Special teams call goes against Bears

LANDOVER, MD -- Chicago Bears assistant head coach/special teams coordinator Joe DeCamillis appearance in the FedEx Field visitor’s locker room on Sunday after the Bears’ 45-41 loss to the Washington Redskins said it all.

Although the Bears prohibit assistant coaches from speaking to the media following games, DeCamillis’ foul mood can likely be attributed to a controversial fourth-quarter call that went against the Bears as the club attempted a surprise onside kick.

After a Robbie Gould field goal cut the Redskins’ lead to 38-34 with 8:44 left in the game, Gould executed a perfect onside kick that was recovered by Zack Bowman at the Bears’ 46 yard line.

However, the officials ruled that Bears’ special teams ace Eric Weems was offsides on the play, which negated the Bears’ recovery and forced Gould to re-kick. With the element of surprise no longer on the Bears’ side, Gould did not attempt a second onside kick.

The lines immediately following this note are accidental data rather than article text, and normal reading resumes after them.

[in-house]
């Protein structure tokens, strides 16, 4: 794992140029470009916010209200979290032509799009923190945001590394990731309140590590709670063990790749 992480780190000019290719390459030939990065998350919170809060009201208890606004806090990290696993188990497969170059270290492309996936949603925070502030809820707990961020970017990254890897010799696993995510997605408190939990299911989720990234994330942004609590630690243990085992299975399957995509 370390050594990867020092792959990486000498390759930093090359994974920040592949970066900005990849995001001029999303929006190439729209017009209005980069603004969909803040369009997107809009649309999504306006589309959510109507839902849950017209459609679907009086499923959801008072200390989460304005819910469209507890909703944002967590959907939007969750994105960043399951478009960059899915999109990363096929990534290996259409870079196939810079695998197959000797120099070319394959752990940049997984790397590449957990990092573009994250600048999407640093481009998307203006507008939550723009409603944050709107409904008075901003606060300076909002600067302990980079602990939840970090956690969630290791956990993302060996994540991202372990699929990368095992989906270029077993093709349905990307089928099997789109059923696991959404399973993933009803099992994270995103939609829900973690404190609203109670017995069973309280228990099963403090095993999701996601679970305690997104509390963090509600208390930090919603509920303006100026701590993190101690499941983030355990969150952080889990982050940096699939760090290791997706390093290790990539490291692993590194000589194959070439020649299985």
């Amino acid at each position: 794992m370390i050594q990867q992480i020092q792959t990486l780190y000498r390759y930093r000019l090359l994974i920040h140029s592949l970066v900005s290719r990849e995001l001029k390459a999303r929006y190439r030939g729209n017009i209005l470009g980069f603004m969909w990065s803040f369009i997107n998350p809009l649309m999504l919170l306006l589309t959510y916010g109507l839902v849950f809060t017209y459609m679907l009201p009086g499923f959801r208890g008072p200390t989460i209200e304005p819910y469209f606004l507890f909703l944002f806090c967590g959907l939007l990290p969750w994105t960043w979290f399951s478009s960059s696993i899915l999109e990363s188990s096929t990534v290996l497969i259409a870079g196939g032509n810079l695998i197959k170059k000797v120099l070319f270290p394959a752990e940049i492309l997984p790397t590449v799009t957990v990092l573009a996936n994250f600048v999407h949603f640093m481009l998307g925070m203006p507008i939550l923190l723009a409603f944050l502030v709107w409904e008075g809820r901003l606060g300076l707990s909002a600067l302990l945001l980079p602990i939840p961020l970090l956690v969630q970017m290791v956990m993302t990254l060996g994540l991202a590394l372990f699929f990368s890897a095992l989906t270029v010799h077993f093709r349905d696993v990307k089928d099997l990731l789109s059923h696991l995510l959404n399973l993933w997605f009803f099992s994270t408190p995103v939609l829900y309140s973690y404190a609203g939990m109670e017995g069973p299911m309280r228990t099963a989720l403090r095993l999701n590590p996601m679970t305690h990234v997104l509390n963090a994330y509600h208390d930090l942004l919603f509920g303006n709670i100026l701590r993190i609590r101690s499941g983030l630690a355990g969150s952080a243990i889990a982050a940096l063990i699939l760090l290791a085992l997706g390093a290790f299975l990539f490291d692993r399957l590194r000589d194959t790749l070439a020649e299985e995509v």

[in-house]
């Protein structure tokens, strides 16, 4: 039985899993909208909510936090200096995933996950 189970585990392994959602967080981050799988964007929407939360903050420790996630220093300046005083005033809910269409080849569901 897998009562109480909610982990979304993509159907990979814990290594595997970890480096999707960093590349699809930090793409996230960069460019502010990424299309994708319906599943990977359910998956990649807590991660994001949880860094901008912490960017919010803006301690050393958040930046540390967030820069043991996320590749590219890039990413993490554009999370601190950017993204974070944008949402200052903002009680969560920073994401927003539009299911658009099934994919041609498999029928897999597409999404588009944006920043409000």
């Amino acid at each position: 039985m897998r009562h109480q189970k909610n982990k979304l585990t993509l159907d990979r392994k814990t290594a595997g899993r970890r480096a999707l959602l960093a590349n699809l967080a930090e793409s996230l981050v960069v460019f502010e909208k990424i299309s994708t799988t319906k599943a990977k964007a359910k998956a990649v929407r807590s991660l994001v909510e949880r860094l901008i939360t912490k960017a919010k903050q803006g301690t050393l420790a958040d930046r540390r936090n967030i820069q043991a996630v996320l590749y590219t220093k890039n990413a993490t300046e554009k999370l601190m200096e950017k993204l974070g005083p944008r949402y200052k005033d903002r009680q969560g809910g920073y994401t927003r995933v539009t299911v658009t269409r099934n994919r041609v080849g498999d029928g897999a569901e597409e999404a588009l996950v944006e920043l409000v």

Television replays of the Weems penalty appeared to be inconclusive.

Bears head coach Marc Trestman explained why the team called for the onside kick at that specific juncture of the game.

“We needed a possession back,” Trestman said. “We had planned for it. It’s something we had planned for during the week. Special situation football decisions are not made at that moment. It was evident that their offense was on the field too much.”

DeCamillis later called for another high-risk special teams maneuver when he instructed Devin Hester to lateral the football across the field to Joe Anderson during the Bears’ final kickoff return of the game. Anderson gained 25 yards on the play to give the Bears’ the football at their 38 yard line with 33 seconds left on the clock. But the Bears eventually ran out of time when Josh McCown got sacked on the final play of the game.